|Transportation and service corridors||utility & service lines||likely in long term (beyond 4 years)||small area/few individuals (<10%)||moderate to rapid deterioration||low|
|Protected area||Designation||Area (ha)||Relationship with IBA||Overlap with IBA (ha)|
|Dandeli||Sanctuary||47,502||protected area contained by site||47,502|
Local conservation groups The local conservation group below is working to support conservation at this IBA.
|North Karnataka Birders Network||0|
|IUCN habitat||Habitat detail||Extent (% of site)|
|Land-use||Extent (% of site)|
|energy production and mining||-|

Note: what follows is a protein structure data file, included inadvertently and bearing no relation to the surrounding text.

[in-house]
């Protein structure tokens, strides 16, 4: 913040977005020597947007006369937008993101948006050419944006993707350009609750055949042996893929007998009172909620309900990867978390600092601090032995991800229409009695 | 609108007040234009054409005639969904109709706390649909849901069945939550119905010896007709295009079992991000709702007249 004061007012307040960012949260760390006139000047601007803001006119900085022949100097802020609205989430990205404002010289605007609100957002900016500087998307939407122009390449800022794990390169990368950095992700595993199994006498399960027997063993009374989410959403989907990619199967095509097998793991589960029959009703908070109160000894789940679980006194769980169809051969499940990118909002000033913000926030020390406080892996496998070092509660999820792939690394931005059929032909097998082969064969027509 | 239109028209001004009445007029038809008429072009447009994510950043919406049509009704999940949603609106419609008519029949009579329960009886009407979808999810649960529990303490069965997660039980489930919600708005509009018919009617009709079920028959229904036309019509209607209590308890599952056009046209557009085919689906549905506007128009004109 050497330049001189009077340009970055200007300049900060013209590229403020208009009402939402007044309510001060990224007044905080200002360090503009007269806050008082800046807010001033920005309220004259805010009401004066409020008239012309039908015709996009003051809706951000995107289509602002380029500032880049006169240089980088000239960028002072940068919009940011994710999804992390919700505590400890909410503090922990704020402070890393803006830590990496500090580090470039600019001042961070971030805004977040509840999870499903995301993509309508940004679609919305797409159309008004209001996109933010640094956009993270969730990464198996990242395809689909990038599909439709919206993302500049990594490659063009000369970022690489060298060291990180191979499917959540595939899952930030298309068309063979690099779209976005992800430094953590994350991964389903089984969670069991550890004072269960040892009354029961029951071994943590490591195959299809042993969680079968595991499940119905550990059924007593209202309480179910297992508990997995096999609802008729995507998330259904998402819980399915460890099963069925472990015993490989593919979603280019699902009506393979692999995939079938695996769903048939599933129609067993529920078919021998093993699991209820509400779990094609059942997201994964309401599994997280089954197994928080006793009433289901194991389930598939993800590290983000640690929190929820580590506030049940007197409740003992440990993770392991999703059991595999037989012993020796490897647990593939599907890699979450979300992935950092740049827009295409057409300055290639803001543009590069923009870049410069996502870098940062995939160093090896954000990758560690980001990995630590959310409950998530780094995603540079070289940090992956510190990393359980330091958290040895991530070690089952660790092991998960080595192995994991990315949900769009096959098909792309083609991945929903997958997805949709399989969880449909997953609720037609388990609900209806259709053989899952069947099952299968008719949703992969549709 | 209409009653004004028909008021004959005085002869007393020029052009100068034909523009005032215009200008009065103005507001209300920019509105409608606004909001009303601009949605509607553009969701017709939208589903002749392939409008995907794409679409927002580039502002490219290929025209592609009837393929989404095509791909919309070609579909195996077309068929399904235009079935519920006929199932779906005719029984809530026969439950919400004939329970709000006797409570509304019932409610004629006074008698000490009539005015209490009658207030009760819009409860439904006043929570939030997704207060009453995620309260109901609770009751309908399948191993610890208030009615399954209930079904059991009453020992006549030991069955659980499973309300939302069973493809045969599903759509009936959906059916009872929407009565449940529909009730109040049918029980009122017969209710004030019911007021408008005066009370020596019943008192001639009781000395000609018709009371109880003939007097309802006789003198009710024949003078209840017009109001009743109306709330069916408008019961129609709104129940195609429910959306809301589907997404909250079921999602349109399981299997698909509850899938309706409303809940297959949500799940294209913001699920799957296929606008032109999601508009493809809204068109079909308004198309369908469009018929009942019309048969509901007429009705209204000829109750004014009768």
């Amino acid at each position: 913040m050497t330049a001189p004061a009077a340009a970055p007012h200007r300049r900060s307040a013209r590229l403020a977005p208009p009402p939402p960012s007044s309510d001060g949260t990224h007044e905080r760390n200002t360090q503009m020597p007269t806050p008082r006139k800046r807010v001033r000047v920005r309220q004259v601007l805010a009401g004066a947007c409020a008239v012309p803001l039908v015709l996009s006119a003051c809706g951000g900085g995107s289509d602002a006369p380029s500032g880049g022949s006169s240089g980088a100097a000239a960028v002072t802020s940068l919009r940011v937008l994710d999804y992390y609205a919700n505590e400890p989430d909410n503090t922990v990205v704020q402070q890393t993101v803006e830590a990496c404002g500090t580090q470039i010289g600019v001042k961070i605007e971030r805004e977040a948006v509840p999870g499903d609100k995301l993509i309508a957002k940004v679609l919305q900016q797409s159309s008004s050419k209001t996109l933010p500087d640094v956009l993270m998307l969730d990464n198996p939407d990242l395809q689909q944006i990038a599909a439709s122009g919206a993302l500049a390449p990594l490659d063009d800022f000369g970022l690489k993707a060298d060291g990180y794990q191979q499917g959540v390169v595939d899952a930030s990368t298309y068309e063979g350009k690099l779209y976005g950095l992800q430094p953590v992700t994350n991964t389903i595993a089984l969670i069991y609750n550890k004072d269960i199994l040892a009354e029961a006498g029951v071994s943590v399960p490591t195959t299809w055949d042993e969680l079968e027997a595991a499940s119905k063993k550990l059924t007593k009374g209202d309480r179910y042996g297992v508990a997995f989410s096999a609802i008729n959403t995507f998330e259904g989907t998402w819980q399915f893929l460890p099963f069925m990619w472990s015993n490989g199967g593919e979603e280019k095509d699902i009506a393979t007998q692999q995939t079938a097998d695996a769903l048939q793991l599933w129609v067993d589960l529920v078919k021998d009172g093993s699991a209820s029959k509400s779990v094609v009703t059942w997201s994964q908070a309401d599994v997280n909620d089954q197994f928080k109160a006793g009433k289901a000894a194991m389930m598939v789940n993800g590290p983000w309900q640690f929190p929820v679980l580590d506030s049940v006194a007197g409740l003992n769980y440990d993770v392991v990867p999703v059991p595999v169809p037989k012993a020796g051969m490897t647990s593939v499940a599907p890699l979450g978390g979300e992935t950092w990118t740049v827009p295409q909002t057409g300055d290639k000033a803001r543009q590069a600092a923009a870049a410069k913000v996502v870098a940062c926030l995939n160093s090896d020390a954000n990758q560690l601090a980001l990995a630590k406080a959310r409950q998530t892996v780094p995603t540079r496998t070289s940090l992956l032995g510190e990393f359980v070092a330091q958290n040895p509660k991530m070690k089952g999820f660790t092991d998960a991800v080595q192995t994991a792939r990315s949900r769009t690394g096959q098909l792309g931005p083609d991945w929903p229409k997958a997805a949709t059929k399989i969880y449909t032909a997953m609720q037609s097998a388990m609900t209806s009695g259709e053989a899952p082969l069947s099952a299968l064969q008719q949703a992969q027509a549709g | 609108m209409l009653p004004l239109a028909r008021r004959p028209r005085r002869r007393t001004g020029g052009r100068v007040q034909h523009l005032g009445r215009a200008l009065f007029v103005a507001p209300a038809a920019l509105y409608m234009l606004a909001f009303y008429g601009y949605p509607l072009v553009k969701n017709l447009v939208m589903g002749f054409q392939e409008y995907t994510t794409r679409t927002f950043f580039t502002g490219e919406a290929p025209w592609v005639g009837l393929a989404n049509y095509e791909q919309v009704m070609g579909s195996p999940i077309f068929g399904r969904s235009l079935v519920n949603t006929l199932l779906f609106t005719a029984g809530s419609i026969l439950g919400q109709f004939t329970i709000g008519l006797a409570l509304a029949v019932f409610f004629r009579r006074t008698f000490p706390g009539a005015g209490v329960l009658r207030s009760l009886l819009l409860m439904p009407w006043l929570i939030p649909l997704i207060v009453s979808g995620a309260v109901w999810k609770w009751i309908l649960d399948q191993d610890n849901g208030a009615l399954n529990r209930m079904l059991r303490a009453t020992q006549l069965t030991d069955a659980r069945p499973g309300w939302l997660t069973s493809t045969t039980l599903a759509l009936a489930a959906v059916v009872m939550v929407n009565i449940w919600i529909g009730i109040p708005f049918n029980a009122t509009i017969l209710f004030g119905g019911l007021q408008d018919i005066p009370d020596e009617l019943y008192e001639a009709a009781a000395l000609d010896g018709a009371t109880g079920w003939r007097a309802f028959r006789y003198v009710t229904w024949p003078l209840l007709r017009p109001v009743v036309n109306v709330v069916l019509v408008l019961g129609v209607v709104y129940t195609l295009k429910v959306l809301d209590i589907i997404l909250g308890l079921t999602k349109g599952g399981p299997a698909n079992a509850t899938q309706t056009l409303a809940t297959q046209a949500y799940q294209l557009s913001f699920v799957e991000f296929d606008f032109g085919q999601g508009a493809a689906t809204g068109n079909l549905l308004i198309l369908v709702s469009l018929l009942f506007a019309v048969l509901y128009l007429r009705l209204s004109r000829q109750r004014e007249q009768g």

|Notes: Forestry (monoculture)|
|Notes: Tourism and recreation|
Acknowledgements Key contributors: Girish Jathar, David Stanton and Deepak Apte.
BirdLife International (undated) Important Bird Areas (IBAs) in Asia: Project briefing book. BirdLife International, Cambridge, U.K., unpublished.
Jathar, G. (1998) Birds of Dandeli, Unpublished.
Karthikeyan, S., Jayanth, M. S. and Hemanth, J. (1993) Birds of Dandeli Wildlife Sanctuary. Newsletter for Birdwatchers 33: 83-85.
Pendharkar, A (in press) New colony of Wroughton’s Free-tailed Bat Otomops wroughtonii in Kawala Caves, Dandeli Wildlife Sanctuary. Zoo’s Print Journal.
Rasmussen, P. C. and Anderton, J. C. (in press) Birds of South Asia: the Ripley guide. Lynx Edicions, Barcelona.
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Recommended citation BirdLife International (2016) Important Bird and Biodiversity Area factsheet: Dandeli Wildlife Sanctuary. Downloaded from http://www.birdlife.org on 25/10/2016